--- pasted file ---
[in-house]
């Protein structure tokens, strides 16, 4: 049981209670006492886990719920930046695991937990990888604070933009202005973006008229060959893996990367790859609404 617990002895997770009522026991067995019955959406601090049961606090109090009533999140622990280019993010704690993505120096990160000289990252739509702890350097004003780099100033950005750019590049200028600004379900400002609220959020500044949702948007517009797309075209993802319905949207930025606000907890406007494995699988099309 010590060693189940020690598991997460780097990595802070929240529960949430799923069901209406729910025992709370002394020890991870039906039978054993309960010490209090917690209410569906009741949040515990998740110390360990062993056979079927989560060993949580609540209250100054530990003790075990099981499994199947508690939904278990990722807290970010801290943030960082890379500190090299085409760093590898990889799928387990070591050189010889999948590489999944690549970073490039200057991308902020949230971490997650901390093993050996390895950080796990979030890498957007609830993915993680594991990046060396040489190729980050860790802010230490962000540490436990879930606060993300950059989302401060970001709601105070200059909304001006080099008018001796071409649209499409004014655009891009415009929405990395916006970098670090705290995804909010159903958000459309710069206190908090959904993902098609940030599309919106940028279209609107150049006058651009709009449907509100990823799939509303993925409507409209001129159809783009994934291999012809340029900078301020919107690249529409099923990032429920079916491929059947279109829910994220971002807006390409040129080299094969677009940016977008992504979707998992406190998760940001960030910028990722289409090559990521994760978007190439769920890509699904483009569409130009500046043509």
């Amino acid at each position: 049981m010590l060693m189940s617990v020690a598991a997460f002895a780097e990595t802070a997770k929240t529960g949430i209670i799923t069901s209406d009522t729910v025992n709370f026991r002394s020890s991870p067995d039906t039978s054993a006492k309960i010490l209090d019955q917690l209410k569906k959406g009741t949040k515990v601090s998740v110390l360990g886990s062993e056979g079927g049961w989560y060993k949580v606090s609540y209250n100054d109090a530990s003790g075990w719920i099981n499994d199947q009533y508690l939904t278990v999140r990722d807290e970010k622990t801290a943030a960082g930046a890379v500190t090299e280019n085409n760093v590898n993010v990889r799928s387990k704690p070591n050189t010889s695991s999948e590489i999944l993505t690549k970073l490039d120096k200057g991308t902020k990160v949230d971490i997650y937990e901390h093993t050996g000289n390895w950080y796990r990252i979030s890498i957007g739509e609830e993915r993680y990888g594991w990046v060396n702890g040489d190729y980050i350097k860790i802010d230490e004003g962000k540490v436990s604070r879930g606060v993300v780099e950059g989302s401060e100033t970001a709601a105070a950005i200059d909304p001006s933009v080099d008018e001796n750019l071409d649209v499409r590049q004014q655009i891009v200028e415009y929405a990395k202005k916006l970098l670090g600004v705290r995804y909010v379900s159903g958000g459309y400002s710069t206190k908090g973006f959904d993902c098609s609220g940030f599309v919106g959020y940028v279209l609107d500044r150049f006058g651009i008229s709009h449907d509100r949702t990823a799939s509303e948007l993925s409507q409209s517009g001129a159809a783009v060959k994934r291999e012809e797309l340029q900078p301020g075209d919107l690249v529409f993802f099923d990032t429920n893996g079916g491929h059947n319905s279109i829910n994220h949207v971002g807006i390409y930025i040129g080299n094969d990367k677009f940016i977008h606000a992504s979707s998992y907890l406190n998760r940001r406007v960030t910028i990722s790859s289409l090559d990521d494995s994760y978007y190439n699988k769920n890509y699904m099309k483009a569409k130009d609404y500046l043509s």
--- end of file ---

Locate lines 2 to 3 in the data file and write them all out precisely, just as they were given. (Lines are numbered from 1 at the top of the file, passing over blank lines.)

């Protein structure tokens, strides 16, 4: 049981209670006492886990719920930046695991937990990888604070933009202005973006008229060959893996990367790859609404 617990002895997770009522026991067995019955959406601090049961606090109090009533999140622990280019993010704690993505120096990160000289990252739509702890350097004003780099100033950005750019590049200028600004379900400002609220959020500044949702948007517009797309075209993802319905949207930025606000907890406007494995699988099309 010590060693189940020690598991997460780097990595802070929240529960949430799923069901209406729910025992709370002394020890991870039906039978054993309960010490209090917690209410569906009741949040515990998740110390360990062993056979079927989560060993949580609540209250100054530990003790075990099981499994199947508690939904278990990722807290970010801290943030960082890379500190090299085409760093590898990889799928387990070591050189010889999948590489999944690549970073490039200057991308902020949230971490997650901390093993050996390895950080796990979030890498957007609830993915993680594991990046060396040489190729980050860790802010230490962000540490436990879930606060993300950059989302401060970001709601105070200059909304001006080099008018001796071409649209499409004014655009891009415009929405990395916006970098670090705290995804909010159903958000459309710069206190908090959904993902098609940030599309919106940028279209609107150049006058651009709009449907509100990823799939509303993925409507409209001129159809783009994934291999012809340029900078301020919107690249529409099923990032429920079916491929059947279109829910994220971002807006390409040129080299094969677009940016977008992504979707998992406190998760940001960030910028990722289409090559990521994760978007190439769920890509699904483009569409130009500046043509």
């Amino acid at each position: 049981m010590l060693m189940s617990v020690a598991a997460f002895a780097e990595t802070a997770k929240t529960g949430i209670i799923t069901s209406d009522t729910v025992n709370f026991r002394s020890s991870p067995d039906t039978s054993a006492k309960i010490l209090d019955q917690l209410k569906k959406g009741t949040k515990v601090s998740v110390l360990g886990s062993e056979g079927g049961w989560y060993k949580v606090s609540y209250n100054d109090a530990s003790g075990w719920i099981n499994d199947q009533y508690l939904t278990v999140r990722d807290e970010k622990t801290a943030a960082g930046a890379v500190t090299e280019n085409n760093v590898n993010v990889r799928s387990k704690p070591n050189t010889s695991s999948e590489i999944l993505t690549k970073l490039d120096k200057g991308t902020k990160v949230d971490i997650y937990e901390h093993t050996g000289n390895w950080y796990r990252i979030s890498i957007g739509e609830e993915r993680y990888g594991w990046v060396n702890g040489d190729y980050i350097k860790i802010d230490e004003g962000k540490v436990s604070r879930g606060v993300v780099e950059g989302s401060e100033t970001a709601a105070a950005i200059d909304p001006s933009v080099d008018e001796n750019l071409d649209v499409r590049q004014q655009i891009v200028e415009y929405a990395k202005k916006l970098l670090g600004v705290r995804y909010v379900s159903g958000g459309y400002s710069t206190k908090g973006f959904d993902c098609s609220g940030f599309v919106g959020y940028v279209l609107d500044r150049f006058g651009i008229s709009h449907d509100r949702t990823a799939s509303e948007l993925s409507q409209s517009g001129a159809a783009v060959k994934r291999e012809e797309l340029q900078p301020g075209d919107l690249v529409f993802f099923d990032t429920n893996g079916g491929h059947n319905s279109i829910n994220h949207v971002g807006i390409y930025i040129g080299n094969d990367k677009f940016i977008h606000a992504s979707s998992y907890l406190n998760r940001r406007v960030t910028i990722s790859s289409l090559d990521d494995s994760y978007y190439n699988k769920n890509y699904m099309k483009a569409k130009d609404y500046l043509s």